In this chapter, we (i) provide evidence for the importance of synergistically addressing inflammatory and adrenergic stress responses to surgery in order to reduce the risk for postsurgical metastatic disease and (ii) discuss how this may be achieved with simple and readily available clinical therapies.
Perioperative Stress-Inflammatory Responses: the Prometastatic Edge of the Sword
During the last three decades, translational , , and clinical research , , has shown that the perioperative secretion of PGs and CAs induced by anxiety, tissue damage, pain, and a variety of surgery-related procedures affects cancer cells directly and further promotes metastasis through their impact on immunity and the cancer microenvironment , , , (reviewed in Horowitz et al., 2015 ). Importantly, PGs and CAs (i) copotentiate each other’s synthesis and secretion and (ii) their impact eventually converges on the same intracellular molecular pathways (e.g., cAMP-PKA), establishing a synergistic inflammatory-stress response (ISR) to surgery. ISRs drive cancer cells’ epithelial-to-mesenchymal transition (EMT), migration, motility, survival, invasiveness, and angiogenesis, as well as suppress anti metastatic immune activities. , The effects of these ISRs, mediated also through PGs and CAs, could transform a life-saving operation into a double-edged sword, excising the malignant tissue but increasing the risk of recurrence.
ISRs Are Initiated Before Surgery
ISRs are known to be induced while anticipating threatening events (e.g., skydiving, public speaking, and surgery). , Specifically, expecting such events was shown to be accompanied by elevated levels of NE, EPI, cortisol, and proinflammatory cytokines such as CRP and IL-6. , Similarly, elevated levels of stress and inflammatory agents are evident a day before surgery. , Thus, the preoperative period is one in which ISRs are already elevated and facilitate prometastatic processes and immune inhibition, suggesting the need to therapeutically address ISRs even before surgery.
Inflammatory and Stress Responses Mutually Potentiate Each Other
Although stress responses and inflammatory responses are triggered separately, they also potentiate each other, creating an integrated ISR. CAs are secreted systemically (EPI) and locally released (NE) in response to sympathetic nervous system (SNS) activation due to stress and/or tissue damage. , Tissue damage also leads to the release of arachidonic acid, which is eventually metabolized by COX enzymes to synthesize PGs. SNS activation, through adrenergic signaling, promotes the metabolism of arachidonic acid and facilitates the synthesis of PGs. In vivo exposure to chronic stress and in vitro exposure to EPI leads to upregulation of COX2 expression in cancer cell lines and in macrophages, , and to increased production of PG-E2 39 (the most abundant PG) and proinflammatory cytokines such as IL-6. Importantly, adrenergic signaling can also lead to changes in lymphatic structure and flow, , and to recruitment of immune cells from the spleen and bone marrow into the circulation, modulating their activity in a manner that may potentiate proinflammatory responses. Peripheral inflammatory processes initiated by PG synthesis and mediated by cytokines crossing the blood–brain barrier can induce central nervous system (CNS) neuroinflammation and is known to increase and sustain adrenergic signaling. In addition, proinflammatory cytokines (e.g., IL-6) can activate nociceptors, leading to local secretion of NE, and sustained pain can induce anxiety and systemic release of EPI. Taken together, inflammatory and adrenergic signaling copotentiate each other in a manner that can lead to a self-perpetuating cycle of increasing inflammatory-adrenergic signaling (see Fig. 9.1 ).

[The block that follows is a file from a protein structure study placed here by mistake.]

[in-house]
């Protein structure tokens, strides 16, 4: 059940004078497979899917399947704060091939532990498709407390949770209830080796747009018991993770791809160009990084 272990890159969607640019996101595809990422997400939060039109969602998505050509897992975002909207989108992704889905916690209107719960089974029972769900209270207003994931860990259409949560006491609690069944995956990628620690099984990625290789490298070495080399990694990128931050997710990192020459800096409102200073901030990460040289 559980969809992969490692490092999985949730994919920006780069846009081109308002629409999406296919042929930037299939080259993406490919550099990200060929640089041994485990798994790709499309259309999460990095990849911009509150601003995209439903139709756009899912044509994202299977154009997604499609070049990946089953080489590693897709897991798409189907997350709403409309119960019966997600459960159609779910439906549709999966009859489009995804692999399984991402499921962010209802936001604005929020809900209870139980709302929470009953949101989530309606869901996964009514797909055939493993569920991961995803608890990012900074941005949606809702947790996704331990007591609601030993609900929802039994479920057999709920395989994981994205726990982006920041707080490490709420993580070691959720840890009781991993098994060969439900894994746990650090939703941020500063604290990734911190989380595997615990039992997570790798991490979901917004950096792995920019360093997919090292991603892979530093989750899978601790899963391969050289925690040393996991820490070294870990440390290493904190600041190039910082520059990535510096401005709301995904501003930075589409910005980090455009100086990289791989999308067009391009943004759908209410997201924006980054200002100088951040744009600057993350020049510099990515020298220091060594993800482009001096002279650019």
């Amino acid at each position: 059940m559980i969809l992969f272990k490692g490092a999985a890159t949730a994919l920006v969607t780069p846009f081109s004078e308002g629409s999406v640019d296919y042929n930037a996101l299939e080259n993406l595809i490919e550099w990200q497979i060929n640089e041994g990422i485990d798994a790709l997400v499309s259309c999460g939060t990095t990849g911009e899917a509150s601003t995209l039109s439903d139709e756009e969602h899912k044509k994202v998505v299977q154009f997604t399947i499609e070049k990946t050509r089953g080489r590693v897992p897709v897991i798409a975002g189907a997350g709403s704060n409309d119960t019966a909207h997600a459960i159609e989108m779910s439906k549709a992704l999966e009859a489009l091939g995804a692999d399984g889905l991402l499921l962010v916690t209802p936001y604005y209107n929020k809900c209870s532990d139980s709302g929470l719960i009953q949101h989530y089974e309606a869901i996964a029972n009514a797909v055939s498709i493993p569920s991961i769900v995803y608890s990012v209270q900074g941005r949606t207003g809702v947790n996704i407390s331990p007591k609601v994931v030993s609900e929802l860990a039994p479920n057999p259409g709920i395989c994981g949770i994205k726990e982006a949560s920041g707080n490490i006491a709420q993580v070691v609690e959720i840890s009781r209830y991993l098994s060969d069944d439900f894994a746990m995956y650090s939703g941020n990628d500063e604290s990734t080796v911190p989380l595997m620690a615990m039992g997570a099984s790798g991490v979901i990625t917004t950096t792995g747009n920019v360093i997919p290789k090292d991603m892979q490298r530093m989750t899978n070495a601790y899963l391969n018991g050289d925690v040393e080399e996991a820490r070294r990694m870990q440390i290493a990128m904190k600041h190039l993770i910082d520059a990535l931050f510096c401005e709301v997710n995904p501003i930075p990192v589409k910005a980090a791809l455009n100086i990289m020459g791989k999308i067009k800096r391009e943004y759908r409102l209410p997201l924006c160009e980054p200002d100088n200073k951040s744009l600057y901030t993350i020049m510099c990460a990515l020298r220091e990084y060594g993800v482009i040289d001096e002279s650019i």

Converging Intracellular Molecular Pathways of PGs and CAs